From Bobby to Robbie.
By sheer virtue of the fact that Vanderbilt will have a new football coach, there’s bound to be some differences from the past eight years under Bobby Johnson,who retired on Wednesday. The fact that interim coach Robbie Caldwell has such as shared history with Johnson, though, those differences might be as extreme as the one between their first names.
“When you’ve been coaching for a long time, obviously you have some thoughts,” Caldwell said Wednesday. “The reason I’m here is Coach Johnson. He invited me to come join his staff, and I liked the way he did things and does things, and our philosophies are similar.
“We were raised under the same coaches, so that made it a lot easier.”
Johnson and Caldwell entered the college coaching ranks together. Faced with the financial realities that accompanied entry-level positions in the mid-1970s, they sold radio advertising in their spare time in order to supplement their incomes.
“He and I started out as (graduate assistants) together in 1976,” Caldwell said. “He was older than me, and he took me under his wing then and I took him under mine.”
With the exception of one season, the two were together on the staff at Furman until 1985. At that time, Caldwell joined the staff at North Carolina State, where he coached the offensive line and eventually was promoted to assistant head coach.
A virtually identical sequence of events took place after he came to Vanderbilt – along with Johnson – in 2002 after he spent two years at North Carolina. Only this time the top spot opened up suddenly, and thus he was in position to become the head coach.
“”I’m very excited,” senior defensive tackle Adam Smotherman said. “I love this coaching staff and I love playing for them.
“Coach Caldwell is a great person, a great man and a great football coach. Basically, he and Coach Johnson are cut from the same cloth. They’re best friends and they’ve been together a long time. Not much is going to change, I don’t think.”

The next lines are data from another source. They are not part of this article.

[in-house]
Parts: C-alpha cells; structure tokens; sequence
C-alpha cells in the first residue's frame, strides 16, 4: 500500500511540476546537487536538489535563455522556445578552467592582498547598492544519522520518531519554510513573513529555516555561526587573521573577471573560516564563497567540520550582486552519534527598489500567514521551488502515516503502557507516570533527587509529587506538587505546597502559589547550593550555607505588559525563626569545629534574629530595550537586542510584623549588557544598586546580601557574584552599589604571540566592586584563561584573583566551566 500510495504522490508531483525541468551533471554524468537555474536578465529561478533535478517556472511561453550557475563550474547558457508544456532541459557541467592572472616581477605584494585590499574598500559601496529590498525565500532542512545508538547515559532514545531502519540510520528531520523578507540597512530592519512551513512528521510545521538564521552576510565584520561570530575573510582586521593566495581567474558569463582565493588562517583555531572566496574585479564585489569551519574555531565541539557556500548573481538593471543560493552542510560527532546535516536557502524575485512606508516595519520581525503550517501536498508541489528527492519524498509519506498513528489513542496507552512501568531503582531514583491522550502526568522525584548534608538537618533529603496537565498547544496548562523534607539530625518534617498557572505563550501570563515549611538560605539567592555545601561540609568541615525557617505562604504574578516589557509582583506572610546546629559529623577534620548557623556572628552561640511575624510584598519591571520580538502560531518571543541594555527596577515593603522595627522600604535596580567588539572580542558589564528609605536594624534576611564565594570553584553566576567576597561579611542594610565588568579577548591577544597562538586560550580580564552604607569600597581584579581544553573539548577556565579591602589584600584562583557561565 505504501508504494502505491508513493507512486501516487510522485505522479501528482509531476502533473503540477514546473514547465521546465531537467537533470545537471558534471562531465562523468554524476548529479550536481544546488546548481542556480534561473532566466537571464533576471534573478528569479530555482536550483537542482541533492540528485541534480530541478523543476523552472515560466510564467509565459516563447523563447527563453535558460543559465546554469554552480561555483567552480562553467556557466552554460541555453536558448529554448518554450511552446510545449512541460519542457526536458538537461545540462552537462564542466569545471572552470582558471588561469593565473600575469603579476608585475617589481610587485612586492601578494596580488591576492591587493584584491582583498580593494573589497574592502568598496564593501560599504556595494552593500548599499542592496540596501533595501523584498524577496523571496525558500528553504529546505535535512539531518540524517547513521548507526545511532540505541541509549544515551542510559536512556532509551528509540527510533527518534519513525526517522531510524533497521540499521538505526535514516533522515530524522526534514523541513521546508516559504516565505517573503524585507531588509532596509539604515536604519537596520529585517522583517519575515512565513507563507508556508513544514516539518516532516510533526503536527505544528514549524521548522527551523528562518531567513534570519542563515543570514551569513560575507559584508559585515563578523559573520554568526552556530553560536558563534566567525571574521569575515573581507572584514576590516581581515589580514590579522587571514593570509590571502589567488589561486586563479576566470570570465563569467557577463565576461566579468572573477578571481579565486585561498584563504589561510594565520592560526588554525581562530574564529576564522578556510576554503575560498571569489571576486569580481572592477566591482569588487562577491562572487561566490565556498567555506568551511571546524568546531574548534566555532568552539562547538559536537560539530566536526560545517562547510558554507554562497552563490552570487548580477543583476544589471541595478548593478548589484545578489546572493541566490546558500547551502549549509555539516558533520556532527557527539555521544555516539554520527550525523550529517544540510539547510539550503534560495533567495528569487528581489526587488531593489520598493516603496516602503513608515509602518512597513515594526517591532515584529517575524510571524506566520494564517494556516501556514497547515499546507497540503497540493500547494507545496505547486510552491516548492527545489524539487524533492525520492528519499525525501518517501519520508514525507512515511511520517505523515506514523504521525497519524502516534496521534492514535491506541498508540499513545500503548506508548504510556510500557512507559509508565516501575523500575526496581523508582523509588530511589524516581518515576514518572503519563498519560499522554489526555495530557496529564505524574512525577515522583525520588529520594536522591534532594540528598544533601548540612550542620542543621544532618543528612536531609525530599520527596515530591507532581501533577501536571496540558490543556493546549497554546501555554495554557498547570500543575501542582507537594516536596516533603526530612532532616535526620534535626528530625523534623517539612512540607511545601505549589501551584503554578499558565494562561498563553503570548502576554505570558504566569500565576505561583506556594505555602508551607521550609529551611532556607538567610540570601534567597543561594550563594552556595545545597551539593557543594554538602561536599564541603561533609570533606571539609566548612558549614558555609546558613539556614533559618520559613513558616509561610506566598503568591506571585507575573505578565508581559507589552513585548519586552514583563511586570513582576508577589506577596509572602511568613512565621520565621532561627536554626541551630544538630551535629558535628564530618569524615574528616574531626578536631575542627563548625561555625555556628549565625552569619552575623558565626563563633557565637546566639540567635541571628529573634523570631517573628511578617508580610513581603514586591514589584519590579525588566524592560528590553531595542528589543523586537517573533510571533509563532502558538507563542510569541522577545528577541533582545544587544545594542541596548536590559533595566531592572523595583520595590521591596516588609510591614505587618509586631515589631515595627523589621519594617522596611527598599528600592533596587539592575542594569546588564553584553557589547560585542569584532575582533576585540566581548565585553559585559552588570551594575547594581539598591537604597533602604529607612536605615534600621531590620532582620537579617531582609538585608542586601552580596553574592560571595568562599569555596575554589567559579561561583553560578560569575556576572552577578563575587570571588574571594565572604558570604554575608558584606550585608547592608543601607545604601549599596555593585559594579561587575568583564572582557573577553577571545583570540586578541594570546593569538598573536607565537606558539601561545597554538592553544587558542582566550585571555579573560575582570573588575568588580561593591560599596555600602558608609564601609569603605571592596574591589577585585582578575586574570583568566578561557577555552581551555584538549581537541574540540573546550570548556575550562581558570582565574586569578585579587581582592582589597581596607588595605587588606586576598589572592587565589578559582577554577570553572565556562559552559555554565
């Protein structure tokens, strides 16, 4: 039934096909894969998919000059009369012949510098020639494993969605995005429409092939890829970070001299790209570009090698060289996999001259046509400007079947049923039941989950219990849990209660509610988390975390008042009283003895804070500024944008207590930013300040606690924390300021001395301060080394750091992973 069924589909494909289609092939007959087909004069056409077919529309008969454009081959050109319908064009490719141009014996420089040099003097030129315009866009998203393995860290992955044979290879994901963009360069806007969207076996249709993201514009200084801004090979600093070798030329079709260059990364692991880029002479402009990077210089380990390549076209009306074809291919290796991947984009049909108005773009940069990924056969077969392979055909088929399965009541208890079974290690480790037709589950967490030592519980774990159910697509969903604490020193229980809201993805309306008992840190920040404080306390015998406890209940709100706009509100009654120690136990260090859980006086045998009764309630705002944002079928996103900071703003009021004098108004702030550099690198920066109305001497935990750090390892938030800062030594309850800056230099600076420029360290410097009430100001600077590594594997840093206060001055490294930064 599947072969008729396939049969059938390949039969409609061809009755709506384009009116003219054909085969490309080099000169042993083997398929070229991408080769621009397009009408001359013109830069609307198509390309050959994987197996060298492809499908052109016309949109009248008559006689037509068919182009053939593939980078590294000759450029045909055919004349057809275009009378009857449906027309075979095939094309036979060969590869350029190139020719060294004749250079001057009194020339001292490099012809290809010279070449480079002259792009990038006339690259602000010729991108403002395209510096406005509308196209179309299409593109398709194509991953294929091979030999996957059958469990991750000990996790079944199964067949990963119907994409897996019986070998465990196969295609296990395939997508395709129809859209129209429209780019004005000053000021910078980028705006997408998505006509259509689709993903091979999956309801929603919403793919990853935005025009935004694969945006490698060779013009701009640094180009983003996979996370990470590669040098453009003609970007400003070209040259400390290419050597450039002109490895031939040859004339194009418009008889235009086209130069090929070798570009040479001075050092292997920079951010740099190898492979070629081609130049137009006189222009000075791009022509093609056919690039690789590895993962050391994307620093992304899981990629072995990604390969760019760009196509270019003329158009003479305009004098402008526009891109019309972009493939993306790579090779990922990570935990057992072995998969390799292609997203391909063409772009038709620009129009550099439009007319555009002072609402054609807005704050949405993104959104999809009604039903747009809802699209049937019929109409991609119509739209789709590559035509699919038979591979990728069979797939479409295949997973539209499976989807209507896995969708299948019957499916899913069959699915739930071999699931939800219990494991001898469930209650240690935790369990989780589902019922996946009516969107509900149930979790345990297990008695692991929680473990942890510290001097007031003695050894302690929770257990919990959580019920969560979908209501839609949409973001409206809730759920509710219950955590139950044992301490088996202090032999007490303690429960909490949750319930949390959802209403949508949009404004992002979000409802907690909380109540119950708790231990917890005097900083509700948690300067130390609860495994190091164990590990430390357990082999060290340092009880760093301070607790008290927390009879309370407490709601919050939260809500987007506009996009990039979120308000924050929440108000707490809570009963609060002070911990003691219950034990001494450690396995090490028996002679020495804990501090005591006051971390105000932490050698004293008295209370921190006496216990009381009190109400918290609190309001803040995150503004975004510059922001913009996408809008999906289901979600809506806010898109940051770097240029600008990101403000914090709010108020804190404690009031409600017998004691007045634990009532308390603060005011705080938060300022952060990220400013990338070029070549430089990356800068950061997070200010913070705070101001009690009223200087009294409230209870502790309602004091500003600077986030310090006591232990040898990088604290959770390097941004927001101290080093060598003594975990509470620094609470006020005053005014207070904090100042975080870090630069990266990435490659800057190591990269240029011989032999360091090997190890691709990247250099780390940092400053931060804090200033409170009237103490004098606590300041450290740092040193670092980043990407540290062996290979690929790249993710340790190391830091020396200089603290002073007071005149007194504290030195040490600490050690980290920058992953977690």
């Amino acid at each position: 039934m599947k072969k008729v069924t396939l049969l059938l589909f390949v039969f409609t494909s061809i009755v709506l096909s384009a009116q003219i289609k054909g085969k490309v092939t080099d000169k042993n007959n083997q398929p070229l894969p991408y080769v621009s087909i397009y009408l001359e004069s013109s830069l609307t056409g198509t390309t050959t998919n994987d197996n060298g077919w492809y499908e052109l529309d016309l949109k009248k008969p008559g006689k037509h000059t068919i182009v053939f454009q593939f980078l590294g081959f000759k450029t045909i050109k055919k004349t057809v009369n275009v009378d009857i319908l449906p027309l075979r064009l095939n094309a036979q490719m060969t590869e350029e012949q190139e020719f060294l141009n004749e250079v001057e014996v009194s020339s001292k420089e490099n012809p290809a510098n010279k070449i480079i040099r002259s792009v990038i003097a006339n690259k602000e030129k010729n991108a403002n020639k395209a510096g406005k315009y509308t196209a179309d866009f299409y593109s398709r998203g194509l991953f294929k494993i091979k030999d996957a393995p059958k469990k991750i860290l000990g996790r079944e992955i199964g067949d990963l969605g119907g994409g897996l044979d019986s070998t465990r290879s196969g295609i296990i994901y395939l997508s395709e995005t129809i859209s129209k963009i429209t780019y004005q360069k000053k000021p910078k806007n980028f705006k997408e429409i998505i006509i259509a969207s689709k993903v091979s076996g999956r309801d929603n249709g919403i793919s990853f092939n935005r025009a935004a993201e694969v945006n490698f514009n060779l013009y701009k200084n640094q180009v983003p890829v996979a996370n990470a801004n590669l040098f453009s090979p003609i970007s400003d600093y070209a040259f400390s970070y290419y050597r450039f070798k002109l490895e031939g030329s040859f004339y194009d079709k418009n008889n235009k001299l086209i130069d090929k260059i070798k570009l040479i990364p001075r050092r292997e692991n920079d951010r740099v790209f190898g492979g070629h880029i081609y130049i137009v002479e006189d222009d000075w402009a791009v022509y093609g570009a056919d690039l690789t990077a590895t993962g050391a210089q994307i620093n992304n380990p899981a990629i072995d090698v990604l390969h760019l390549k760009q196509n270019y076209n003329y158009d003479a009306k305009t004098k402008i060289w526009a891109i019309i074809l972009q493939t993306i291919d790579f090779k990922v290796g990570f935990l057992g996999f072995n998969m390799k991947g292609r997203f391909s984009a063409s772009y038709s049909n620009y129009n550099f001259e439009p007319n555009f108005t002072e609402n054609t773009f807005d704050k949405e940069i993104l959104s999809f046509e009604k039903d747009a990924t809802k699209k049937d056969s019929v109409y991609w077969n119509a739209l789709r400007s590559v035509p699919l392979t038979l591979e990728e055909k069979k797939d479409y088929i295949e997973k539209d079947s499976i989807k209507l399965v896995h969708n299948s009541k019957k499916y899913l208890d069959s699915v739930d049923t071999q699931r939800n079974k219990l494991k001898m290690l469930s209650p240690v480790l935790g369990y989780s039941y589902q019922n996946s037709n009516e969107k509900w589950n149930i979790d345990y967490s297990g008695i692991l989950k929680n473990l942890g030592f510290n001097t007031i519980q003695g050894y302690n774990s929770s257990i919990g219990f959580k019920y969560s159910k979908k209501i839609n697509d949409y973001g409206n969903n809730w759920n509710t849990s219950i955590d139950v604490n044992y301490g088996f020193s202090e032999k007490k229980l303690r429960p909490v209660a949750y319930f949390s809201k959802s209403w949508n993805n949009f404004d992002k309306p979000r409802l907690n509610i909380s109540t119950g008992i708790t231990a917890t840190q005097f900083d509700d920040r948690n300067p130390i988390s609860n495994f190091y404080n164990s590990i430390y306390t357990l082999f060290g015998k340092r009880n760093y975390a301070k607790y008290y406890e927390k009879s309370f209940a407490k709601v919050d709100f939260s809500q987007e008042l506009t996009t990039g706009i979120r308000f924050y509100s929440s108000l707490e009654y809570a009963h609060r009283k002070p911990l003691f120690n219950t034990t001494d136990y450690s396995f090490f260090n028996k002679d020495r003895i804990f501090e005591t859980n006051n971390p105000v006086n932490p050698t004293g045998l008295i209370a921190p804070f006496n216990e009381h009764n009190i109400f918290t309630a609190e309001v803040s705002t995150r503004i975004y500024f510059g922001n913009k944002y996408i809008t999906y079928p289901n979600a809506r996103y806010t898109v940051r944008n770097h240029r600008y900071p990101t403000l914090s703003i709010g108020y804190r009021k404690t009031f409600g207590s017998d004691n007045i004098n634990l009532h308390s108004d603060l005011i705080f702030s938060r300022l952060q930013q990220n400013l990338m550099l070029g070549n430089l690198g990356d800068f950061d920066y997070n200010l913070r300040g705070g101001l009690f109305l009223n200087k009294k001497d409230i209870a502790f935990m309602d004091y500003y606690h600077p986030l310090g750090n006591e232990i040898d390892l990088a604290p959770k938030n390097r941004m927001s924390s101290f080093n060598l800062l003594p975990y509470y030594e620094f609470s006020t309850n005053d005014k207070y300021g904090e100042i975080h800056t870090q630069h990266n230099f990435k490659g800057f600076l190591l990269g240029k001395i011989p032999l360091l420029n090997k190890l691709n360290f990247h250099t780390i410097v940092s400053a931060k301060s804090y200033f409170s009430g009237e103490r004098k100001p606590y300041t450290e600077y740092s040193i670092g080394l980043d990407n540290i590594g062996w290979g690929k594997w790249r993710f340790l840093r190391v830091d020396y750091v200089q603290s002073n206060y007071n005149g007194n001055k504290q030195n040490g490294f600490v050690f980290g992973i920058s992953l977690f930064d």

Caldwell did not one significant difference between himself and his predecessor.
“(Johnson) didn’t start out wanting to be a coach,” he said. “I did.”
It’s somewhat unlikely, therefore, that Johnson became a head coach in 1994, when he took the top spot at Furman. He held that position for eight years before he came to Vanderbilt.
Caldwell, on the other hand, has been a college assistant since 1978. His only experience as a head coach was in 1977 when he led the baseball team at Hanahan (S.C.) High School.
“Robbie (was) our assistant head coach – he has earned this position,” vice chancellor David Williams said. “We’re 100 percent behind Robbie and the rest of the staff.”
With the start of practice roughly three weeks away, there is not time to make significant alterations to the practice plans or basic schemes, even if wanted.
The schemes were installed during spring football and much of the practice plans were completed in recent weeks.
“There’s a great deal of it that you just have to pick up and go because you don’t have time to make changes,” Caldwell said. “We’ll have our own flavor, I’m sure. I’ll have a little something different. Maybe I’ll lose weight or whatever.
“Seriously, there will be a tweak here or there. … I’m who I am. I’ve been coaching for a long time.”
In other words, one thing he definitely does not plan to change is himself.